The Wishing Table, The Golden Donkey and the Cudgel in the Sack

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12-16 characters, flexible casting. Approximately 15 minutes long. Comedy based on the Grimm Brothers’ Fairy Tale-The Wishing Table, The Gold Donkey, and the Cudgel in the Sack. Modern touches make this play perfect for middle schoolers.

Three sons are kicked out of their home only to return years later with magical items. Things don’t go according to plan, but everyone learns a lesson in unexpected ways. Based on the lesser-known but no less odd Brothers Grimm fairy tale.

About the Playwright

Jake Lewis is a middle school English teacher, who has been involved in writing, directing, and acting in theatrical productions his entire life. He was the founder of Jakespeare Theatre Company, and he has published a collection of his short plays, “Tell Me Something.”

*The Fox, Bear, and Bee can easily be double-cast with other characters


NARRATOR 1: Greetings! Today you are going to be treated to a story called “The Wishing Table, The Gold Donkey, and the Cudgel in the Sack.”

NARRATOR 2: (To NARRATOR 1.) That’s a terrible title. How would that fit on a marquee? And, I mean, what’s a cudgel?

NARRATOR 1: (To NARRATOR 2.) I think it’s some kind of pastry. Mmm….

NARRATOR 2: (To NARRATOR 1.) But in a sack? That’d get jelly all over the inside of it. You wouldn’t be able to enjoy eating it.

NARRATOR 1: Well, as for the title, I kinda like it. Tells you right off what to expect.

NARRATOR 2: Unless you don’t know what a cudgel is.

NARRATOR 1: Regardless, this is a fairy tale unlike no other.

NARRATOR 2: Literally. You have never heard a fairy tale like this before.

NARRATOR 1: And if you have, we guarantee you get your money back!

NARRATOR 2: Unless you haven’t paid to see this, in which case, contact the author of this play, Jake Lewis, whose words we’re just reading.

NARRATOR 1: You’ll have to find that out on your own, by the way. But he’s on the Internet.

NARRATOR 2: We should also disclose there are no actual fairies in this tale.

NARRATOR 1: So why is it called a fairy tale?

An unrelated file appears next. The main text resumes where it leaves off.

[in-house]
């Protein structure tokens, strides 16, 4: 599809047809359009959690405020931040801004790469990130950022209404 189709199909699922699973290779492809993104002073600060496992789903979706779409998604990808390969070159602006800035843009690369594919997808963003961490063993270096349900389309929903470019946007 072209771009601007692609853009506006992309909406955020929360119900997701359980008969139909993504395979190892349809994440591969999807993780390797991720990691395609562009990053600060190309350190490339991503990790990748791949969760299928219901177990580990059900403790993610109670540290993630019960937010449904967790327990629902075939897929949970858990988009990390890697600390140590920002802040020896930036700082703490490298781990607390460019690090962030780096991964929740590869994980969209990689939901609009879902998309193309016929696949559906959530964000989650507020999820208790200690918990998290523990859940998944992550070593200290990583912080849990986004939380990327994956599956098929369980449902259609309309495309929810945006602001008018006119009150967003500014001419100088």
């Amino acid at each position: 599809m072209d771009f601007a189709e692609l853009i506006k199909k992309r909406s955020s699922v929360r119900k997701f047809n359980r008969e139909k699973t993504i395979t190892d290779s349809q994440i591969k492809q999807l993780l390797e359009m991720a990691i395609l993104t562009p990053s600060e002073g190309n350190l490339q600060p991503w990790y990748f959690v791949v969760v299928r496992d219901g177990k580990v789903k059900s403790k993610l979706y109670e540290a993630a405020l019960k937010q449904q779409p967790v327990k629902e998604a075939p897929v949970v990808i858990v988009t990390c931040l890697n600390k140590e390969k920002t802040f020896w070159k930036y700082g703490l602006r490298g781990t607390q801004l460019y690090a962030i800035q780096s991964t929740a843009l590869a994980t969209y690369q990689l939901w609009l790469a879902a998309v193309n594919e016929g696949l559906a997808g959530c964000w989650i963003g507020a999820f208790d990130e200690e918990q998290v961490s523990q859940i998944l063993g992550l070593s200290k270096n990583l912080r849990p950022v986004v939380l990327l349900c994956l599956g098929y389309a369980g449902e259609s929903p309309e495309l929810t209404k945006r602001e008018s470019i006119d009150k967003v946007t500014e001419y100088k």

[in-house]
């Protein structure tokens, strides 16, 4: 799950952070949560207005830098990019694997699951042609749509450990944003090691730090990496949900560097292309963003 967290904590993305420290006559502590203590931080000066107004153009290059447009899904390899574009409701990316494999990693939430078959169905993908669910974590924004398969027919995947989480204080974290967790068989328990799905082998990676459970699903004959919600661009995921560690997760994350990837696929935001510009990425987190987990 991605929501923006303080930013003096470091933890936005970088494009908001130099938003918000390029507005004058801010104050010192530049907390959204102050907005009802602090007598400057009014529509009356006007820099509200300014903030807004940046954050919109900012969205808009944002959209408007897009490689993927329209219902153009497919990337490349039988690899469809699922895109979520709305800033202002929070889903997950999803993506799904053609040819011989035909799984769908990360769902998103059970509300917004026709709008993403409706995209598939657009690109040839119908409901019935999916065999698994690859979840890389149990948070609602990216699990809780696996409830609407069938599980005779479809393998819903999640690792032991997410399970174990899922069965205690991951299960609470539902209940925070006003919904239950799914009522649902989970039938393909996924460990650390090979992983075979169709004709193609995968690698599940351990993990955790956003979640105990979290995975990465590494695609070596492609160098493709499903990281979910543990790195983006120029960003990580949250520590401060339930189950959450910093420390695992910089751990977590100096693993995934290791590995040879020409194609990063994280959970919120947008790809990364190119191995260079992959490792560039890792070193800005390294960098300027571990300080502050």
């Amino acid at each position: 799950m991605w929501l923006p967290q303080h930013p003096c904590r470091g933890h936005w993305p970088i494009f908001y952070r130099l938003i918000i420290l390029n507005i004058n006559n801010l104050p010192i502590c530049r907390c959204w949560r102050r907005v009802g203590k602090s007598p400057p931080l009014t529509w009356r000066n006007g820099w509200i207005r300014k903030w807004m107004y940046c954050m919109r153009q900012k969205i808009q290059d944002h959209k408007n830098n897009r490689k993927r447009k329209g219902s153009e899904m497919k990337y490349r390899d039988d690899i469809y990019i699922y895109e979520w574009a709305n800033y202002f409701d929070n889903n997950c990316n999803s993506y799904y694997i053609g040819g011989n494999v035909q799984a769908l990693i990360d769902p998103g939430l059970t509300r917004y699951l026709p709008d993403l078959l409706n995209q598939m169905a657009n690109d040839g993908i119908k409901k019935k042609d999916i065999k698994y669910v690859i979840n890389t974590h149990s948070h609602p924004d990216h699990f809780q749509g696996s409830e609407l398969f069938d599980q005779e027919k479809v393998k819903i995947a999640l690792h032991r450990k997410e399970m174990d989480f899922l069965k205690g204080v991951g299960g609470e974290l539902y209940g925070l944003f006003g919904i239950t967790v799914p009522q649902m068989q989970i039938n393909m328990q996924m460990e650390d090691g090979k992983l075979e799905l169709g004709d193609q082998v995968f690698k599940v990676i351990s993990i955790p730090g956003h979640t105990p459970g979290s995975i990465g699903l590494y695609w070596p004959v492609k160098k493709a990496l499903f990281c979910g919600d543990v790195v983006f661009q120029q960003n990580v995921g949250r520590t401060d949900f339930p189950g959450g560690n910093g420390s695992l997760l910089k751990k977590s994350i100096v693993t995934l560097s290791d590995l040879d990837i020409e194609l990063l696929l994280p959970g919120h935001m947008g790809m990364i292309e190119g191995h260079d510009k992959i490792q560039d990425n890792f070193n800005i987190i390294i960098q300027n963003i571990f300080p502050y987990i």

NARRATOR 2: Again, contact Mr. Lewis on that. I just read the lines.


NARRATOR 2: So let me introduce you to the tailor and his three sons.

TAILOR and SONS 1-3 wave at the audience.

TAILOR: I’m a tailor, who, ironically is named Taylor.

NARRATOR 1: That’s not actually irony.

NARRATOR 2: Yeah, it’s just a coincidence.

TAILOR: (Ignoring them.) Which means I make clothes.

SON 1: Weird, because we never have anything nice to wear.

TAILOR: (To SON 1.) Don’t be an ungrateful brat! At least you have clothes and aren’t running around naked!

SON 2: Yeah, I do not want to see that.

SON 3: Cudgel in a sack!

NARRATOR 2: Anyways, these three brothers and their dad had a pet goat.
GOAT trots on.

GOAT: Bah. Bah.

NARRATOR 1: That’s the goat if you couldn’t tell.

GOAT: Hey! I got a name, you know! It’s Bradley.

TAILOR: And we do not find it strange at all that the goat talks.

SON 1: Nope.

SON 2: Totally normal.

SON 3: Cudgel in a sack!

NARRATOR 1: One day–

NARRATOR 2: A Tuesday, actually.

NARRATOR 1: Ok. One Tuesday–

NARRATOR 2: Whoops, sorry, it was actually a Thursday.

NARRATOR 1: It doesn’t matter what stinkin’ day it was, ok?!

TAILOR: Jeesh. Someone has a case of the Mondays!

NARRATOR 2: Nope, got it, it was definitely a Wednesday. Sorry. Hump Day!

NARRATOR 1: On some day of the week, the tailor said to his sons…


SON 1: Hey.

SON 2: Sup?

SON 3: Cudgel in a sack!

TAILOR: I’m busy doing tailoring things–

SON 1: (Sarcastically.) Sure looks that way.

TAILOR: And this goat–

GOAT: Bradley!

TAILOR: –is hungry. Can you take him to the field over there that he loves oh so very much?

SON 1: You mean the field that is full of lush green grass?

SON 2: The field that does not have any rocks or weeds in it at all?

SON 3: Cudgel in a sack!

TAILOR: Yes, that one that you can’t see from the house.

SONS: Sure.

NARRATOR 2: So the three sons take the go–, sorry, Bradley–

GOAT: Thank you.

NARRATOR 1: To the field that is just out of sight from the tailor’s house and is full of lush green grass and has no rocks or weeds in it. The one he loves oh-so-very much.

NARRATOR 2: Why does everyone keep saying that the field is really far and has lush green grass with no rocks or weeds in it?

GOAT: And that I love oh-so-very much.

NARRATOR 2: Right. Why not just say the field he likes? Who cares about those other details?

NARRATOR 1: Oh, Narrator 2! You clearly don’t know what foreshadowing is!

GOAT: And you call yourself a narrator! Even I know what foreshadowing is! And I’m a goat!

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